How to improve your ’emotional’ self awareness

On a scale of 1-7, with 7 being ‘very much like me’ and 1 being ‘doesn’t sound like me’, how would you answer these questions:

  • I know which emotions I feel and why
  • I recognise how my feelings affect me and my work performance
  • I have a deep understanding of who I am, my values and beliefs, my motivators +  my goals
  • I am candid in my communications, and am able to speak openly and with conviction about my emotions or my vision

These questions help you to appreciate how strong your ‘Emotional Self Awareness’ attribute is – one of the competencies within the ‘Self Awareness’ dimension of Emotional Intelligence. (Click here to find out more about Emotional Intelligence.)

emotional intelligence

One of the ways to improve your Emotional Self Awareness is to actively become more conscious of the feelings you feel and the impact they have on your thinking, decisions and behaviour. Here is a simple activity to help you do this:


1. Think back over the last 24 hours. What emotions have you felt in the last 24 hours? (Put a mark next to as many as you can recall).

How do you feel

2. Write other feeling words down if you recall feeling other feelings…

3. Think about the triggers for these feelings? (Tip : jot a key word near the feeling word / picture)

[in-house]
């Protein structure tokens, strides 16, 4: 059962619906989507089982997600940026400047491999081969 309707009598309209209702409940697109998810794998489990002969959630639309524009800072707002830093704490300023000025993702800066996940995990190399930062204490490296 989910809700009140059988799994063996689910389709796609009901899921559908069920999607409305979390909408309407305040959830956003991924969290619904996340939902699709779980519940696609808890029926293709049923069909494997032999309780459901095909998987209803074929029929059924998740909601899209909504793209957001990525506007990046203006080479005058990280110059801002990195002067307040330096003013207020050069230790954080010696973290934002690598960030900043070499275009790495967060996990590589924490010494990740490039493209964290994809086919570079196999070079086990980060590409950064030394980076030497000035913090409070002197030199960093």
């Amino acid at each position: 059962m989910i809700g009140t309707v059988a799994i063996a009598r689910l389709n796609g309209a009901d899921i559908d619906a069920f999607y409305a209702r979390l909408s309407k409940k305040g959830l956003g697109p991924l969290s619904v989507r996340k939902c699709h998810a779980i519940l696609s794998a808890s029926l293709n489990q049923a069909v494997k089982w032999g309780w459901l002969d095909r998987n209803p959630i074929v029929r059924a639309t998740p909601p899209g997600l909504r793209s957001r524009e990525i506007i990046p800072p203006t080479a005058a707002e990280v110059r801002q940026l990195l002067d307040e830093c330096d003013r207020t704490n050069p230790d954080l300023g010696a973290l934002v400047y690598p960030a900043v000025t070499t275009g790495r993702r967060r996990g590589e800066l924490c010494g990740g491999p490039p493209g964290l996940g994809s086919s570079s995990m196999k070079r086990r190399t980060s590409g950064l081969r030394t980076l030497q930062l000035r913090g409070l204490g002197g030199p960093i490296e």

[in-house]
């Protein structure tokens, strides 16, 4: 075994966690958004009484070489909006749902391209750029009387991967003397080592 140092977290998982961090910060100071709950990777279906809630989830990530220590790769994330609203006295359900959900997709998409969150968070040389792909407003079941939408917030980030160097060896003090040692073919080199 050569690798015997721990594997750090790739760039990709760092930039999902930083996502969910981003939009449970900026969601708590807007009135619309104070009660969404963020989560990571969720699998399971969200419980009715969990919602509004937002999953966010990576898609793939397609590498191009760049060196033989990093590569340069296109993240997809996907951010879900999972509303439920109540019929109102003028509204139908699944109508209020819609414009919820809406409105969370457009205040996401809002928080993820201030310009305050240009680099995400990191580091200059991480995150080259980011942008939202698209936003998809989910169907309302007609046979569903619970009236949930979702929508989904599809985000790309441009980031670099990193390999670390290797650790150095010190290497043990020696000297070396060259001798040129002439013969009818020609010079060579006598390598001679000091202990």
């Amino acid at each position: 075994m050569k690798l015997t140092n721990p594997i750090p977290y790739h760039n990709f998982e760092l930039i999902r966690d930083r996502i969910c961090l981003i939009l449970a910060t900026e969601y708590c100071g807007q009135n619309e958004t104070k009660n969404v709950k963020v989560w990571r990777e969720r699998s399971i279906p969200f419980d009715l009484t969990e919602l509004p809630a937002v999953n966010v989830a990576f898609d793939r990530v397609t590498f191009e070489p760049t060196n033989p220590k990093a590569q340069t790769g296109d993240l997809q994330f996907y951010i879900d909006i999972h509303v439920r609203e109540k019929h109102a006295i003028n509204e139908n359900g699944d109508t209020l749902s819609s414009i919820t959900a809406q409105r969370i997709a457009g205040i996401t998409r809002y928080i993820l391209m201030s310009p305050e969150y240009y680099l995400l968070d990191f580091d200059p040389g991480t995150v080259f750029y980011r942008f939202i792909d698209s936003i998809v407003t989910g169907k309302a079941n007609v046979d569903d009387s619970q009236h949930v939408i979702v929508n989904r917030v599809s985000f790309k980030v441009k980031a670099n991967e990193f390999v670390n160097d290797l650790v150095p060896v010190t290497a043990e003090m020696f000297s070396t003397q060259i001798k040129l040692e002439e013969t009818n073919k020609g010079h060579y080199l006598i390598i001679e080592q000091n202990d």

4. Pick one positive feeling, and one less positive feeling. Taking each one in turn, reflect on the following questions:

Where were you when you felt this feeling?

Why do you think you felt that way? (What was a possible trigger?)

How long did you feel like this for?

What were you thinking at the time?

Did anything happen as a result of this feeling? If yes, what…

(Possible implications it might have had on your thinking processes, performance, interactions +/or decision-making?

What are you aware of now you are thinking back about this?

5. Sense-making. What did you become aware of during this reflection? What will you start, stop, continue?


Tip : consider keeping a ‘Mood Meter’.

Identifying and articulating your feelings helps to activate the ‘thinking’ part of the brain, the part that is used for language and processing. It helps take us out of the ’emotional’ part of the brain which is responsible for strong emotions and enables people a pause to consider an appropriate response.

mood meter

What are you feeling?

Why do you think you are feeling this way?

What does that tell you? (sense-making, apply meaning)

What do you wish to do about that?

mood meter blank